The second great event in the Bible and in history that demonstrates the holiness of God was the Crucifixion of Jesus, when the penalty for sin was paid by the Son of God (1 Peter 2:24; 3:18). This is often referred to as the supreme example of the love of God. While this is true, it should not be overlooked that what took place at the Cross is also the supreme example of the holiness of God.
If God, who is holy, is going to forgive people for their sins, He can do so only in a way that is holy or morally perfect. He cannot do so in a way that is unholy or unjust.1
1 John 1:9 says: “If we confess our sins, he is faithful and just to forgive us our sins and to cleanse us from all unrighteousness.” Notice the word ‘just’ in this verse. God can justly forgive people for their sins because the penalty for their sin has been paid by Christ when He died on the Cross and rose again (I Corinthians 15:3–4).
God is entitled to set whatever condition He chooses on His forgiveness of sin, and the condition He has chosen is: “If we confess our sins” (1 John 1:9). Another way of saying this is: those people for whom their sin penalty has been paid are those who show they wish to accept it by repentance (in NT Greek, μετάνοια, metanoia = ‘change of mind’), and by their requesting God’s forgiveness.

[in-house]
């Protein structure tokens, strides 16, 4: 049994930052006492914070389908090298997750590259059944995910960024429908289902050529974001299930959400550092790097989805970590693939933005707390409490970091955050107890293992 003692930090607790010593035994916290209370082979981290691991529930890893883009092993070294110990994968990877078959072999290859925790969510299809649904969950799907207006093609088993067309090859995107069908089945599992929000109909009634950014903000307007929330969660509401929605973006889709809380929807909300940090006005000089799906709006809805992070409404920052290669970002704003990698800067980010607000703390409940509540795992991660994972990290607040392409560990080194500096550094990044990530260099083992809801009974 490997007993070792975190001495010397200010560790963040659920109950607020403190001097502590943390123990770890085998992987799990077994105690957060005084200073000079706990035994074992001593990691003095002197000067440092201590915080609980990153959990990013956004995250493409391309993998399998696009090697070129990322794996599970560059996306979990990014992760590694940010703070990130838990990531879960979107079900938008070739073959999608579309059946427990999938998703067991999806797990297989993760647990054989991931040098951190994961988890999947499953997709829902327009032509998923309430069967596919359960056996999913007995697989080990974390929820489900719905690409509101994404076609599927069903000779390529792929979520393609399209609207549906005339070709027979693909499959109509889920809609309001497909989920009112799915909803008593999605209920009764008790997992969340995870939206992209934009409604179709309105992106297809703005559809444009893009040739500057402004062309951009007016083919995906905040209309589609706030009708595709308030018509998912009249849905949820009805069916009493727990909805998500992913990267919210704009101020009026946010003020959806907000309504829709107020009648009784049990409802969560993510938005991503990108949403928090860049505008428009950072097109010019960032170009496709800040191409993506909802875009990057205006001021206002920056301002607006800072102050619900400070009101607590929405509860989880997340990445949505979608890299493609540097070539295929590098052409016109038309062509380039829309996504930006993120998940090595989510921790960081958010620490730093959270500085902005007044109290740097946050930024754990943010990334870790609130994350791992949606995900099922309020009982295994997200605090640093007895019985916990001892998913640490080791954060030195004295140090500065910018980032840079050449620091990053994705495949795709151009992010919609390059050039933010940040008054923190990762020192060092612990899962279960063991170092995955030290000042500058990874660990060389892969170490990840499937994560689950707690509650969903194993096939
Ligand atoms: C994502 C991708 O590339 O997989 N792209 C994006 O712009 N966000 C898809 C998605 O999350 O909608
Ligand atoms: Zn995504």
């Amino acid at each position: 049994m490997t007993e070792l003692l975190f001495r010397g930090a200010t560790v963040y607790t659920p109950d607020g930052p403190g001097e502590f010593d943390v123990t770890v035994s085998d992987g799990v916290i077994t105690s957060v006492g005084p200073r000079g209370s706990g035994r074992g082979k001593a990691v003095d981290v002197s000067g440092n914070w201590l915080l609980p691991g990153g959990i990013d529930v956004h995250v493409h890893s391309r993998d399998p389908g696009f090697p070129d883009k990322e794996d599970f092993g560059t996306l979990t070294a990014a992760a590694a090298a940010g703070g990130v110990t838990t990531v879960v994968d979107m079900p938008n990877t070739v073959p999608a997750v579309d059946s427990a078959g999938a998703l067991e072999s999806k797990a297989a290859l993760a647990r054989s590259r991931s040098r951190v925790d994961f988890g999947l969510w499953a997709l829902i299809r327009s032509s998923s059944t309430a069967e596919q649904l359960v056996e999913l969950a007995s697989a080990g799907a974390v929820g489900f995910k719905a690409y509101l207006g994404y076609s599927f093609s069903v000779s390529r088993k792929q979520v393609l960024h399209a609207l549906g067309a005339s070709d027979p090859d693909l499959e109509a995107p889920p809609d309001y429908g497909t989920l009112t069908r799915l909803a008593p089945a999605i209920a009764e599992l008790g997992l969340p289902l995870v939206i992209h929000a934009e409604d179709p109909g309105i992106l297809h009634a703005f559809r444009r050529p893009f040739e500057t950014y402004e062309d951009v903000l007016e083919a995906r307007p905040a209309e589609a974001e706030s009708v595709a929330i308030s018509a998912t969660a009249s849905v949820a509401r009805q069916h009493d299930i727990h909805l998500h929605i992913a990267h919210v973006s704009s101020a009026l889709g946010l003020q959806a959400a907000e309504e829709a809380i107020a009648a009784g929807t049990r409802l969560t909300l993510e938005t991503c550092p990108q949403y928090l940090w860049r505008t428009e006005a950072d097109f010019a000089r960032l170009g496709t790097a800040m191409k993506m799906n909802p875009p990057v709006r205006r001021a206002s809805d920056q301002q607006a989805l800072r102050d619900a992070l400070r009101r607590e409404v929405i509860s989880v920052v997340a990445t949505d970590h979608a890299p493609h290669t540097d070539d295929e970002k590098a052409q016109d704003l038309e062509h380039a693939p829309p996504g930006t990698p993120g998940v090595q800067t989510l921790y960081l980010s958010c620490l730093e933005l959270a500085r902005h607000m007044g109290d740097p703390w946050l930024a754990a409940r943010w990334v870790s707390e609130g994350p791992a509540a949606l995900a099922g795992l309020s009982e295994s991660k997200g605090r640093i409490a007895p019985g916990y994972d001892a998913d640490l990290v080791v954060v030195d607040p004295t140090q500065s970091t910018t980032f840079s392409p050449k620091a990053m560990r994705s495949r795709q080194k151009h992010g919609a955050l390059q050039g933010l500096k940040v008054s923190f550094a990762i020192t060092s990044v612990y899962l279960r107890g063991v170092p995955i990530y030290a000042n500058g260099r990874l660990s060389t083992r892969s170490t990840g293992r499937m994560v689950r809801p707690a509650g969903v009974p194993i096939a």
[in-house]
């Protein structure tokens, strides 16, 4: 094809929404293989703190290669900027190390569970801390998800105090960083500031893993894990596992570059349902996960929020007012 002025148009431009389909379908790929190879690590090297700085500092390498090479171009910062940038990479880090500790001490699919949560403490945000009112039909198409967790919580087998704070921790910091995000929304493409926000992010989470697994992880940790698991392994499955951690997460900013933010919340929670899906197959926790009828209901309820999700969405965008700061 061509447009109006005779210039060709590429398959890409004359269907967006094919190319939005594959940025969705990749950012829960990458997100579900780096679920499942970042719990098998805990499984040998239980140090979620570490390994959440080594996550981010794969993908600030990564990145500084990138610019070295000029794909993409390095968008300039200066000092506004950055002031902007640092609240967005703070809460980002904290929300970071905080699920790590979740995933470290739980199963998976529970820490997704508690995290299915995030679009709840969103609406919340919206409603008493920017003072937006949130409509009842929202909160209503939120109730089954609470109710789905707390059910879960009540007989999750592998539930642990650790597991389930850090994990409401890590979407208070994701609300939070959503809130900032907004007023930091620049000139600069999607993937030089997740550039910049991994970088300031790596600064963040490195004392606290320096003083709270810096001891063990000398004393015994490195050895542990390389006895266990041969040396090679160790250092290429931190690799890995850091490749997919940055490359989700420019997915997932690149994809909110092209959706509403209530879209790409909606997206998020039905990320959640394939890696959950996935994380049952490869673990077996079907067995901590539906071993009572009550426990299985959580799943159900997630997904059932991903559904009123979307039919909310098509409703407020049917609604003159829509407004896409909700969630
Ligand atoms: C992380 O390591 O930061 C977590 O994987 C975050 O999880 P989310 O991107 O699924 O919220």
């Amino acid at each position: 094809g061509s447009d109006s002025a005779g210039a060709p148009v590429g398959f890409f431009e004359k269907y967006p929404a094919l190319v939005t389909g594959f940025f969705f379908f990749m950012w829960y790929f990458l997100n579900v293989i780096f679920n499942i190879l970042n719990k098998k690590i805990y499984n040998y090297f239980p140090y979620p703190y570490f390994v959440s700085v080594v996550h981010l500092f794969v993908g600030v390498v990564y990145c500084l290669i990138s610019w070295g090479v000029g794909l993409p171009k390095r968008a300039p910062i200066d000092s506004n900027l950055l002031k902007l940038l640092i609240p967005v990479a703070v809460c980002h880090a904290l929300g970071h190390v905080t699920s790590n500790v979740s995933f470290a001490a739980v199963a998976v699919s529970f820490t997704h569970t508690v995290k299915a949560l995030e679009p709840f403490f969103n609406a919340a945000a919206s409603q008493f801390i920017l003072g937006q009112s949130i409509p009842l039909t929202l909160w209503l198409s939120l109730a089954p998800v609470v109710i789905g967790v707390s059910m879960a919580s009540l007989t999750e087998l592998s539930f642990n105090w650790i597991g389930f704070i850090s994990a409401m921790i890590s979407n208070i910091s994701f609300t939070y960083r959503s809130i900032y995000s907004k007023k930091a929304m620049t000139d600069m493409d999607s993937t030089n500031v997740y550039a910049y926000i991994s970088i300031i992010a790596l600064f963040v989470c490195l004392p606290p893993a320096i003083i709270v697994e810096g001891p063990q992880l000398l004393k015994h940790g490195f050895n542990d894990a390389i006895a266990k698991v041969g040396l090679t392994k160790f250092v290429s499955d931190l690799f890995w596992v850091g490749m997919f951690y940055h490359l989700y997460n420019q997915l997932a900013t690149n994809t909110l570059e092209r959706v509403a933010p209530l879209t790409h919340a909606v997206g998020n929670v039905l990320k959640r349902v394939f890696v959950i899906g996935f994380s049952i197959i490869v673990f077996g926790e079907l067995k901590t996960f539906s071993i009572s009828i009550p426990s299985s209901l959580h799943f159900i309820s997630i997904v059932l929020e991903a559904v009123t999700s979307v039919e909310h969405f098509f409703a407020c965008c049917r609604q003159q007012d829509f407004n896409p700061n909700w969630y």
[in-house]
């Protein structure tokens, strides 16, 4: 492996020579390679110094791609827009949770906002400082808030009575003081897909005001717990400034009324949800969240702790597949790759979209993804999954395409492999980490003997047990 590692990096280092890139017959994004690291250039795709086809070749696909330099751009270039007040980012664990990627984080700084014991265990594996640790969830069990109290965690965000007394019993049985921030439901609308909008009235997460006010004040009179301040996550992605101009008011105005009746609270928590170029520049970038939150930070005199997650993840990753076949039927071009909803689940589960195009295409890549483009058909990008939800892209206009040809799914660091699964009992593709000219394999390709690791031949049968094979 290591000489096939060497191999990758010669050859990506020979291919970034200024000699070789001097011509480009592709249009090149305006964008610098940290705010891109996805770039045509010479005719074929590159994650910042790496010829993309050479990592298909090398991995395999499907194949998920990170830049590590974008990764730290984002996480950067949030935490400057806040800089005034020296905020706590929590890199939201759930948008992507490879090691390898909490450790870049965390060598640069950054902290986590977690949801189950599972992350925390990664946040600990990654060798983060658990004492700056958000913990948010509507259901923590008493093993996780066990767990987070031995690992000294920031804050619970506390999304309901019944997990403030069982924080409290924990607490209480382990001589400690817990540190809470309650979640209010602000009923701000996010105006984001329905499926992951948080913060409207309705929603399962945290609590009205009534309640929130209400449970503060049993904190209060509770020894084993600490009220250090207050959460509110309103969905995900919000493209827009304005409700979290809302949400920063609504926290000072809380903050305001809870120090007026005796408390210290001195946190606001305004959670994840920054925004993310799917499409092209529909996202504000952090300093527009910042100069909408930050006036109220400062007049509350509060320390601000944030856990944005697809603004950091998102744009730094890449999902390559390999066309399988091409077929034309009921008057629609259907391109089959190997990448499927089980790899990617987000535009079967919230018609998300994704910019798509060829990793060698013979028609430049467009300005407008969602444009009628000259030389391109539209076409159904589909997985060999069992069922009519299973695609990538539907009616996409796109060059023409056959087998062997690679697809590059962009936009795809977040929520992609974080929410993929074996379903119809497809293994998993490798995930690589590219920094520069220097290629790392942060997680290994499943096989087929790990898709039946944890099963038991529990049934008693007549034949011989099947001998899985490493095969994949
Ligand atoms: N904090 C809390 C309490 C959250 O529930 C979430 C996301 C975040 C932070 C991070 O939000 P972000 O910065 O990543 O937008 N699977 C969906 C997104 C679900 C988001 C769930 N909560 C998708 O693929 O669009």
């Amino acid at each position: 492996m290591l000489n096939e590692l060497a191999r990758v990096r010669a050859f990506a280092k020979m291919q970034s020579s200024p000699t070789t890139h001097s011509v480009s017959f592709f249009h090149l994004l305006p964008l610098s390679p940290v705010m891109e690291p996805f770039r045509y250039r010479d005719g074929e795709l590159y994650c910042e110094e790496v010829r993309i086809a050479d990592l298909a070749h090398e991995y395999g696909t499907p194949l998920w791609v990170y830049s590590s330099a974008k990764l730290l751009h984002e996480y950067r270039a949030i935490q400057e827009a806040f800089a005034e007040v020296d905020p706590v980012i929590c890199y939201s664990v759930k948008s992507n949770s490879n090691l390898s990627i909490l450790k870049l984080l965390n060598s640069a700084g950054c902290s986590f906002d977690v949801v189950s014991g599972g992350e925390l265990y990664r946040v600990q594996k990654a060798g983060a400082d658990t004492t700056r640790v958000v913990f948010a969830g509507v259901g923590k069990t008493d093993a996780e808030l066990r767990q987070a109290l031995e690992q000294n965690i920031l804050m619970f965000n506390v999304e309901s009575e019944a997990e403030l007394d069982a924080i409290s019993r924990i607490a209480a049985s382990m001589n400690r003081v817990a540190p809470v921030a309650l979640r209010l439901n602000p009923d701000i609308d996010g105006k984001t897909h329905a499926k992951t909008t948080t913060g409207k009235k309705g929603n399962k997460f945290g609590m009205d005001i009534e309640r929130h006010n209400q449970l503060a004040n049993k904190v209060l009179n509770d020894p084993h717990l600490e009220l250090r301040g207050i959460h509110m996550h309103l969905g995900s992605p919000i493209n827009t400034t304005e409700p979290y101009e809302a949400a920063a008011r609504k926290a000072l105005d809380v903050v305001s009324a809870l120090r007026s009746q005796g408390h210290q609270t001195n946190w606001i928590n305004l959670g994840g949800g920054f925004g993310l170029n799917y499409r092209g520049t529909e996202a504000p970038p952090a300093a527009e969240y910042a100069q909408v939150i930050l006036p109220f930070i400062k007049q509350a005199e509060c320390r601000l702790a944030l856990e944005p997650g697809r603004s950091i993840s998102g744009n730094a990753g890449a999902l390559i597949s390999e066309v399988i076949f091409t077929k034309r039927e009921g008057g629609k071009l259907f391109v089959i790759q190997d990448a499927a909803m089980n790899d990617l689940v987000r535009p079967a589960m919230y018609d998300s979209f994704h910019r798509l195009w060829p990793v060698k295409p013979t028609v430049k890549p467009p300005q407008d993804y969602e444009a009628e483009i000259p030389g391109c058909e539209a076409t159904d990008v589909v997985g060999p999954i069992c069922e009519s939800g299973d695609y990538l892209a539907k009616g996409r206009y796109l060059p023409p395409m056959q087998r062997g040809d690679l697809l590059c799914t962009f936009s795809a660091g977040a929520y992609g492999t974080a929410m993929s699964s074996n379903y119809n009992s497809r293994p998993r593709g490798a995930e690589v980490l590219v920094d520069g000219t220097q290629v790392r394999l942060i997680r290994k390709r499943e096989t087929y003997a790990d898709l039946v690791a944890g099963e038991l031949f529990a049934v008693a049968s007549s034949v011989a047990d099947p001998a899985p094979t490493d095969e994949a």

In the Old Testament, the Mosaic Law provided a sacrificial system whereby God’s people could demonstrate their repentance for sin. These Old Testament sacrifices had a ‘typical’ significance, meaning that they were a ‘type’ of Christ’s perfect future sacrifice, or a foreshadowing of it (Hebrews 10:1). They served as a ‘covering’ of sins (Psalm 32:1), until Christ’s perfect sacrifice for the removal of sins (1 John 3:5) took place and was completed in His Resurrection (1 Corinthians 15:17, 20).
- The Incarnation: why did God become man?
- The Importance of the Resurrection of Christ to our Salvation
- How do people come into a right relationship with God?
Of course, if the historical Fall recorded in Genesis (and affirmed by Jesus and the New Testament writers), did not occur as stated, this whole foundational reason for Christ’s death on the Cross becomes irrelevant. The evolution/creation issue is far more than some fuss about how and when God may have created; it is ultimately about the authority of the Bible as God’s inspired Word, and the credibility of the Gospel itself.
- The good news without the bad news is no news at all
- Why Bible history matters
- Is Genesis poetry / figurative, a theological argument (polemic) and thus not history?
3. At the last Judgment
The third great event when the holiness of God will be evident to all is at the last Judgment. This is a future event, described in Revelation 20:11–15. Revelation is the Apostle John’s written record of a vision he received (Revelation 1:1, 10–11), in which God enabled John to see spiritual truth in material terms, which he could explain to his readers (who now include us) in terminology that we can understand. Much of this is expressed metaphorically, e.g. in the first chapter, God in the person of the Son of Man tells John that the seven stars that he saw “are the angels of the seven churches” and the seven lampstands that he saw “are the seven churches” (Revelation 1:20).